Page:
Orange Goblin ‘Healing Through Fire’ CD/LP Reissue 2014
It’s not often you find yourself having to defend Orange Goblin. They’re simply unimpeachable, yet there are some dunderheads out there that insist they aren’t “all that”. I distinctly remember a conversation – drunken, mind you – at a house party on New Year’s Eve a couple of years ago, where I found myself defending them. The accusation was thus: “They haven’t released a decent record since ‘The Big Black’”. Bearing in mind that the accuser made this horrifically incorrect statement before they released their best record (Eulogy for The Damned), I considered my options:
On the one hand, you had the incredible watershed moment that was ‘The Big Black’ itself – could ‘Coup de Grace’ or ‘Thieving From The House Of God’ be considered better than ‘The Big Black’? No. Could they at least be considered as good as that particular record? Possibly. The fork in the road came when considering their most recent release (at that time) ‘Healing Through Fire’. I absolutely adored that record from the first listen, and still do. It turns out the so-and-so that made that fallacious statement hadn’t even heard that one… I’m sure it would have been a different story otherwise.
And boy, what an album it is. ‘Healing Through Fire’, in case you’re not aware, is an absolute juggernaut that sounds as good today as it did seven years ago, when it first hit the shelves. It opens with ‘The Ballad Of Solomon Eagle’ – where you encounter the first of several hundred gargantuan, sky-scraper-bothering riffs from Orange Goblin’s Joe Hoare… the tone of the guitars, as you’d expect, is fuzzy and crunchy until a lead break, where they become sharper than a broken (beer) glass. Ben Ward’s signature bellowing adds to the heaviosity, too, folks – he hollers like somebody don’ cloned Lemmy but got the Danzig sample mixed up in there somewhere.
‘Vagrant Stump’ opens with crackling, Celtic Frost fuzz before a blubbery rockstraganza is unleashed on your noggin. It seems the only way to not be crushed by the weight is to constantly shake your head in an up-and-down motion (it helps if you have an invisible guitar to help counterbalance the enormous strain). ‘The Ale House Braves’ is the third straight ripper in a row – it sounds like Mark II Deep Purple, minus the keyboard and with additional beer… the solo in this bad-boy is a particularly troublesome beast, too – it fools you into believing there’s some respite from the crushing sound, perhaps a coda filled with smooth legato lines? No chance.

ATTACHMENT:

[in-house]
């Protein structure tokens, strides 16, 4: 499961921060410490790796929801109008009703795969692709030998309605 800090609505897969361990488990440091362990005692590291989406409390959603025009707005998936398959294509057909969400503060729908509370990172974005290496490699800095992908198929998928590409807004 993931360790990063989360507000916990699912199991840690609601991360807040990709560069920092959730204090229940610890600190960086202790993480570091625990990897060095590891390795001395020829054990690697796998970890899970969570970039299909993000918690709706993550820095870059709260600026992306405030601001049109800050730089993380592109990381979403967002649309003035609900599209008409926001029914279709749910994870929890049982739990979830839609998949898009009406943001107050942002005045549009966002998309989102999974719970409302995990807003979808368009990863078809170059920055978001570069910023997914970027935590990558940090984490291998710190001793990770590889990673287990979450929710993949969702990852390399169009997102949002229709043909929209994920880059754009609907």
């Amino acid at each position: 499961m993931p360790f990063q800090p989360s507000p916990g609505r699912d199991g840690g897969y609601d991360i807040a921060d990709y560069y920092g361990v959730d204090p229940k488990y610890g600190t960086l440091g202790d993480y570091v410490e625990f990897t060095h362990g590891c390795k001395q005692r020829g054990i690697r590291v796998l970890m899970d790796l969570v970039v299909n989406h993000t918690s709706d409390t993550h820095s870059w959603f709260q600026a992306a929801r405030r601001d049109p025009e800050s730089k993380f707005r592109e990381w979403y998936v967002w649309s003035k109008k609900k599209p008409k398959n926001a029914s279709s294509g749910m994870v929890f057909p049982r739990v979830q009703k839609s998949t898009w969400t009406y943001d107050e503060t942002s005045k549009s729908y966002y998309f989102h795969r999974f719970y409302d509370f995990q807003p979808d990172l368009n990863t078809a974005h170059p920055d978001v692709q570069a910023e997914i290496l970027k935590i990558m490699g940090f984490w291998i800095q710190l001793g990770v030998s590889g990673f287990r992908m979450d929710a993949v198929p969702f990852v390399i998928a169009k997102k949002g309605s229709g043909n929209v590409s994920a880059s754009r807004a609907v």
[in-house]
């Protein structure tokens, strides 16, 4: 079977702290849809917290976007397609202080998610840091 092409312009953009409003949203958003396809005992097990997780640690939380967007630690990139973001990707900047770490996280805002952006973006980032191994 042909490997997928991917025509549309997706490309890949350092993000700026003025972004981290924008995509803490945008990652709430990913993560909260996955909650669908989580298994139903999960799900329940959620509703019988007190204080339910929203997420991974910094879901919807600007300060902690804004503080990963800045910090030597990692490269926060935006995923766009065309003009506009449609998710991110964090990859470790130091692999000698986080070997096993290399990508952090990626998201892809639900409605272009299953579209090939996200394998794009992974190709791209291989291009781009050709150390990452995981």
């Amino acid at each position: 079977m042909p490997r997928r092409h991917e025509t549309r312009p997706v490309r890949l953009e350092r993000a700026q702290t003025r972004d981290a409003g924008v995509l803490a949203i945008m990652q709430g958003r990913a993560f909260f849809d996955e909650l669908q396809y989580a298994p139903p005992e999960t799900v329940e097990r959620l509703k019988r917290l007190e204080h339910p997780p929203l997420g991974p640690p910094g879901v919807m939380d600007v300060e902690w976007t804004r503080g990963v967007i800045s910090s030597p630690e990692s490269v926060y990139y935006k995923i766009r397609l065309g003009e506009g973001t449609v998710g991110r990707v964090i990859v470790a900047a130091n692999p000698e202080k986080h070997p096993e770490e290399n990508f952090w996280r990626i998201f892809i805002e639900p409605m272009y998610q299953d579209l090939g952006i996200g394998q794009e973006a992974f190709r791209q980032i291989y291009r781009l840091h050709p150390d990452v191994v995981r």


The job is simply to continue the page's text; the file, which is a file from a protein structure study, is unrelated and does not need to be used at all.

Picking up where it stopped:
‘Cities Of Frost’ splits the difference between Celtic Frost and High on Fire (there’s not much of one, which makes that analogy largely pointless) – Ben even does his best Tom G. Warrior “UGGGHHH” towards the end. ‘Hot Knives And Open Sores’ continues much in the same vein – you can even imagine Matt Pike knocking on the door asking for his sound back, such is the smoke-yellowed, beer-moistened riffing power on display.
The crusty punk vibe running throughout ‘Hounds Ditch’ is completely offset by one of the most soothing cuts in Orange Goblin’s catalogue: ‘Mort Lake’ (Dead Water) is just over two minutes of sheer relaxation. There’s tender, medieval-sounding noises coming out of the speakers, in the finest tradition.
‘They Come Back’ (Harvest of Skulls) saddles up the Horse Called Doom and rides till it drops, about halfway through the song and is re-animated, much like the ghost of Celtic Frost, to become a gnarled, deformed mutant form of heavy metal. Riffs? Oh, about a hundred of them, all heavy as fuck.
Epic closer ‘Beginner’s Guide To Suicide’ opens with a ghostly slide-guitar, before Martyn Millard’s bass comes wobbling in like the baddest drunk in the saloon… the track takes a run through First Album Sabbath© blues-doom-boogie and becomes enveloped in a heavy wall of (sleep?) FUZZ.
The two bonus tracks are live versions of ‘The Ballad of Solomon Eagle’ and ‘They Come Back’ – and both are a great indication of what Orange Goblin shows are like. They sound heavier, looser and drunker than they do on their records, and as a result, the live tracks are at least as good (if not slightly better!) than their studio-recorded counterparts.
There’s a song by ZZ Top called ‘Beer Drinkers And Hell Raisers’ that essentially typifies my mental image of Orange Goblin. Once tagged with the ‘stoner rock’ tag, they have completely transcended any of those tropes to become a true – arguably Britain’s truest – heavy metal act. Now Cathedral are gone, we need them more than ever: news that they’re currently recording a new record is sure to tingle your pringle with anticipatory pulsations. With the Goblin still cracking heads, and Admiral Sir Cloudesley Shovell inducing beer-fuelled madness all up and down this land, I reckon the future of Traditional British Metal is in safe hands, don’t you?
Essentially, ‘Healing Through Fire’ is a heavy metal album made by heavy metal fans for heavy metal fans. And it abso-fucking-lutely rocks your block off every time you hear it.
Label: Candlelight Records
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Scribed by: Ross Horton